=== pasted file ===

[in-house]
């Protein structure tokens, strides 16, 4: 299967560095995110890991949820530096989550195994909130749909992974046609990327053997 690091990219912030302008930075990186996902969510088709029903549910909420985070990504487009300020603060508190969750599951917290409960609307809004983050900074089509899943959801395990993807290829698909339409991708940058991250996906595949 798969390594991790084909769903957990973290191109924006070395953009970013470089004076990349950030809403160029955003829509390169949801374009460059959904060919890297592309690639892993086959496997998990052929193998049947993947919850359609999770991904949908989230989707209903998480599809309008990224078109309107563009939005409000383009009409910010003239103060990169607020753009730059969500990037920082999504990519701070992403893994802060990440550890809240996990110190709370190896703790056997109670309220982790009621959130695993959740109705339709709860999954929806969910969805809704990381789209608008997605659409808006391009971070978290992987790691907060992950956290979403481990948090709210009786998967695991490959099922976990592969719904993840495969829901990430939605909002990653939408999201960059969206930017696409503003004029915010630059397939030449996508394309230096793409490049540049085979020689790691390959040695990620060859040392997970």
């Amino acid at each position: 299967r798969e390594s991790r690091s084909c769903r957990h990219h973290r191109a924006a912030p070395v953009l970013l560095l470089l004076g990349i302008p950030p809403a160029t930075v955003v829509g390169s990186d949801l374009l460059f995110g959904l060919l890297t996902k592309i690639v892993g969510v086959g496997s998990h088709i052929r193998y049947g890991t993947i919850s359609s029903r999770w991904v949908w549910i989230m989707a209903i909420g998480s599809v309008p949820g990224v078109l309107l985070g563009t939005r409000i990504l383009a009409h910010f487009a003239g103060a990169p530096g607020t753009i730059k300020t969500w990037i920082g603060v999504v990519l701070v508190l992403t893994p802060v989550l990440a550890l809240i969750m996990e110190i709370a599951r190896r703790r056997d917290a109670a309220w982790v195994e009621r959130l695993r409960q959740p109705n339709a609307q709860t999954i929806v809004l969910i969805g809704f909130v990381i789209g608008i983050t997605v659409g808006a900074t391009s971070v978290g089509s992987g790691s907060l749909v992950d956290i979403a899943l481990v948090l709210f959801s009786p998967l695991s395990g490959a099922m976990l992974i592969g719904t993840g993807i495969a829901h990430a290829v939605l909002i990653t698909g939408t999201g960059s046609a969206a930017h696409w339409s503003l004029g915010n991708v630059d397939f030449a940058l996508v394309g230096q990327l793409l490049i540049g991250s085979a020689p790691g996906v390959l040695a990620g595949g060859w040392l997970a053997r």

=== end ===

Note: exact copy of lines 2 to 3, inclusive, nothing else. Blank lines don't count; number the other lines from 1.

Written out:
């Protein structure tokens, strides 16, 4: 299967560095995110890991949820530096989550195994909130749909992974046609990327053997 690091990219912030302008930075990186996902969510088709029903549910909420985070990504487009300020603060508190969750599951917290409960609307809004983050900074089509899943959801395990993807290829698909339409991708940058991250996906595949 798969390594991790084909769903957990973290191109924006070395953009970013470089004076990349950030809403160029955003829509390169949801374009460059959904060919890297592309690639892993086959496997998990052929193998049947993947919850359609999770991904949908989230989707209903998480599809309008990224078109309107563009939005409000383009009409910010003239103060990169607020753009730059969500990037920082999504990519701070992403893994802060990440550890809240996990110190709370190896703790056997109670309220982790009621959130695993959740109705339709709860999954929806969910969805809704990381789209608008997605659409808006391009971070978290992987790691907060992950956290979403481990948090709210009786998967695991490959099922976990592969719904993840495969829901990430939605909002990653939408999201960059969206930017696409503003004029915010630059397939030449996508394309230096793409490049540049085979020689790691390959040695990620060859040392997970």
């Amino acid at each position: 299967r798969e390594s991790r690091s084909c769903r957990h990219h973290r191109a924006a912030p070395v953009l970013l560095l470089l004076g990349i302008p950030p809403a160029t930075v955003v829509g390169s990186d949801l374009l460059f995110g959904l060919l890297t996902k592309i690639v892993g969510v086959g496997s998990h088709i052929r193998y049947g890991t993947i919850s359609s029903r999770w991904v949908w549910i989230m989707a209903i909420g998480s599809v309008p949820g990224v078109l309107l985070g563009t939005r409000i990504l383009a009409h910010f487009a003239g103060a990169p530096g607020t753009i730059k300020t969500w990037i920082g603060v999504v990519l701070v508190l992403t893994p802060v989550l990440a550890l809240i969750m996990e110190i709370a599951r190896r703790r056997d917290a109670a309220w982790v195994e009621r959130l695993r409960q959740p109705n339709a609307q709860t999954i929806v809004l969910i969805g809704f909130v990381i789209g608008i983050t997605v659409g808006a900074t391009s971070v978290g089509s992987g790691s907060l749909v992950d956290i979403a899943l481990v948090l709210f959801s009786p998967l695991s395990g490959a099922m976990l992974i592969g719904t993840g993807i495969a829901h990430a290829v939605l909002i990653t698909g939408t999201g960059s046609a969206a930017h696409w339409s503003l004029g915010n991708v630059d397939f030449a940058l996508v394309g230096q990327l793409l490049i540049g991250s085979a020689p790691g996906v390959l040695a990620g595949g060859w040392l997970a053997r």